Confirmation of the cremation date sets a timeframe for the coronation of Bhumibol's son, King Maha Vajiralongkorn, who ascended the throne in December but whose formal coronation has been put on hold until after his father's funeral.
Political observers say the new king's coronation will formally kick-start politics following a year-long mourning period and a general election should follow soon after.
"The palace has confirmed that the king agrees with the government's plan. The cremation day will be October 26," a senior government official, who declined be named because of the sensitivity of the matter, told Reuters.
"The funeral will take place over a five day period," Deputy Prime Minister Wissanu Krea-ngam, told reporters on Tuesday.
King Bhumibol died in October 2016 at the age of 88 following a long illness. His death ended a seven-decade reign that saw the king become a rare unifying figure in an otherwise deeply polarized nation.
Thailand has been ruled by a junta since a 2014 coup which saw the military wrest power from an elected civilian government. The military has said the coup was aimed at ending months of unrest.
The United States and others have called for a swift return to democracy in Thailand and the junta has said a general election will take place after the late king's funeral.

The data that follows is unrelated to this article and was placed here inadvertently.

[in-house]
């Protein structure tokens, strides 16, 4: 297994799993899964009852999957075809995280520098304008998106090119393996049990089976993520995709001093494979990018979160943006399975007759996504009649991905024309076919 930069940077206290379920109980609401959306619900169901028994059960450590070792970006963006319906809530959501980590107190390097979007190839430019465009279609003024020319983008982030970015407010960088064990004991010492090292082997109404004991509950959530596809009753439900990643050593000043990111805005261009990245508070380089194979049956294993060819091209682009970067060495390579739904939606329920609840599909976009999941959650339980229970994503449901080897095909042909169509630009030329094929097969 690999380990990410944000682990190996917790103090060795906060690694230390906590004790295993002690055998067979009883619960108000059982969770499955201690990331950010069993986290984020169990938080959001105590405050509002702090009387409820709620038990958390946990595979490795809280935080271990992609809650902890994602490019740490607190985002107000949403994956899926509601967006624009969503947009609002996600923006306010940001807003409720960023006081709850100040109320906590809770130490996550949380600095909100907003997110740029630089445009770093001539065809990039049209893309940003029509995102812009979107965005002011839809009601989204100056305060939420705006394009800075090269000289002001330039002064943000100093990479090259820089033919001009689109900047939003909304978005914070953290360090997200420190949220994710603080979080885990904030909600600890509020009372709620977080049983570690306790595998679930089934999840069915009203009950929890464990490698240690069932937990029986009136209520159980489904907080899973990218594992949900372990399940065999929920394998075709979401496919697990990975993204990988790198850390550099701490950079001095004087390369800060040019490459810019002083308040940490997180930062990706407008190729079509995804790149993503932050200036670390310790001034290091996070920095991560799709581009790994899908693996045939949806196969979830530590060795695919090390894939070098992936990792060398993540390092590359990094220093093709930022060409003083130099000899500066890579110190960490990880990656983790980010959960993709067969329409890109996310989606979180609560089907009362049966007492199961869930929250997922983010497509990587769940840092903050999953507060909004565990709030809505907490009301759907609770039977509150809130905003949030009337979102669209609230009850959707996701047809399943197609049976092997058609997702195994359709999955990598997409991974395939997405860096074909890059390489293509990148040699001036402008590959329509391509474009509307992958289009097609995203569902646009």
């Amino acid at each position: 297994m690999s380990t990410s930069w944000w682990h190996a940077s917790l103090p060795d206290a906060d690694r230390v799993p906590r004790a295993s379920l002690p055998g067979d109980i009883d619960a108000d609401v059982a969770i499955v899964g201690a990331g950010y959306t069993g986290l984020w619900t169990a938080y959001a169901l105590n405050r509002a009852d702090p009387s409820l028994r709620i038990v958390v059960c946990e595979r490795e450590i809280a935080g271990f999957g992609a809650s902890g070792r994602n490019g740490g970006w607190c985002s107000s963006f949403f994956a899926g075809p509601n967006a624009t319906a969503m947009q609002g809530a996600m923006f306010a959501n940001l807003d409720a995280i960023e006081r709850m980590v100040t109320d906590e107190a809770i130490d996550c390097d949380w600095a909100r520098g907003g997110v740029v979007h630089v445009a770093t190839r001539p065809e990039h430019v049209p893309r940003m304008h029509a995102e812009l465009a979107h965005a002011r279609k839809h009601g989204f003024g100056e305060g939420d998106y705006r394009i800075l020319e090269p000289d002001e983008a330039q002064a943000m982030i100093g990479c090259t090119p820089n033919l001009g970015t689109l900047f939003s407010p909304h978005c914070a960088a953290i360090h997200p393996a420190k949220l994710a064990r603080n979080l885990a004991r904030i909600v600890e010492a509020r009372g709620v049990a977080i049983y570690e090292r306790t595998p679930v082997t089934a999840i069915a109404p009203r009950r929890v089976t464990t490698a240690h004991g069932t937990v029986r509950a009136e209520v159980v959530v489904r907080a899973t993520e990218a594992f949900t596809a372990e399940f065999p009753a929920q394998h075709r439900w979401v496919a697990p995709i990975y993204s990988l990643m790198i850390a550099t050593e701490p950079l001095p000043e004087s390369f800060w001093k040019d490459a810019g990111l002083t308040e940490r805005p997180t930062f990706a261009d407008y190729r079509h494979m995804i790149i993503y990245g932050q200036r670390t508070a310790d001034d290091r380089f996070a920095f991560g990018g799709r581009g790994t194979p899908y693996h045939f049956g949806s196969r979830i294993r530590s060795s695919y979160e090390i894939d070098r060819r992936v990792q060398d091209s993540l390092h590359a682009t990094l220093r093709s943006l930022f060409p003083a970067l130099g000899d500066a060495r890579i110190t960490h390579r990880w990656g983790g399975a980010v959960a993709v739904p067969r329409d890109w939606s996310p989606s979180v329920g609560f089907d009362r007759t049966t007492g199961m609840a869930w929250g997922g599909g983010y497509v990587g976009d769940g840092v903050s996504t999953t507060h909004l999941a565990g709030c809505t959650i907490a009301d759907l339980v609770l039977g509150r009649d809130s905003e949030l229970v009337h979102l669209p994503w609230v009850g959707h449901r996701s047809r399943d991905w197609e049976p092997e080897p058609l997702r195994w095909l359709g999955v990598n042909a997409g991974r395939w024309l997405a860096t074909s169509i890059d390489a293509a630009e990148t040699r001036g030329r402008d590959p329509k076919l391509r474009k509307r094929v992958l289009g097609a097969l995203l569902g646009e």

But some have cast doubt over the junta's election timeline.
"There's an understanding among political parties that there will be no election this year. After the coronation seems the most likely time for things to start to happen."
Officials have said King Bhumibol's cremation will be a lavish affair befitting of a much-loved monarch. No budget has been publicly released for the funeral which is expected to attract huge crowds.
Thai Buddhists often wait a week or more before cremating their dead but royal funerals are exceptional.
The last royal funeral in Thailand was in 2008 for King Bhumibol's elder sister Princess Galyani Vadhana. That funeral followed a 100-day mourning period.
The king's cremation will take place at a public square in Bangkok, where an enormous wooden funeral pyre is being erected.
(Reporting by Amy Sawitta Lefevre and Panarat Thempgumpanat; Editing by)
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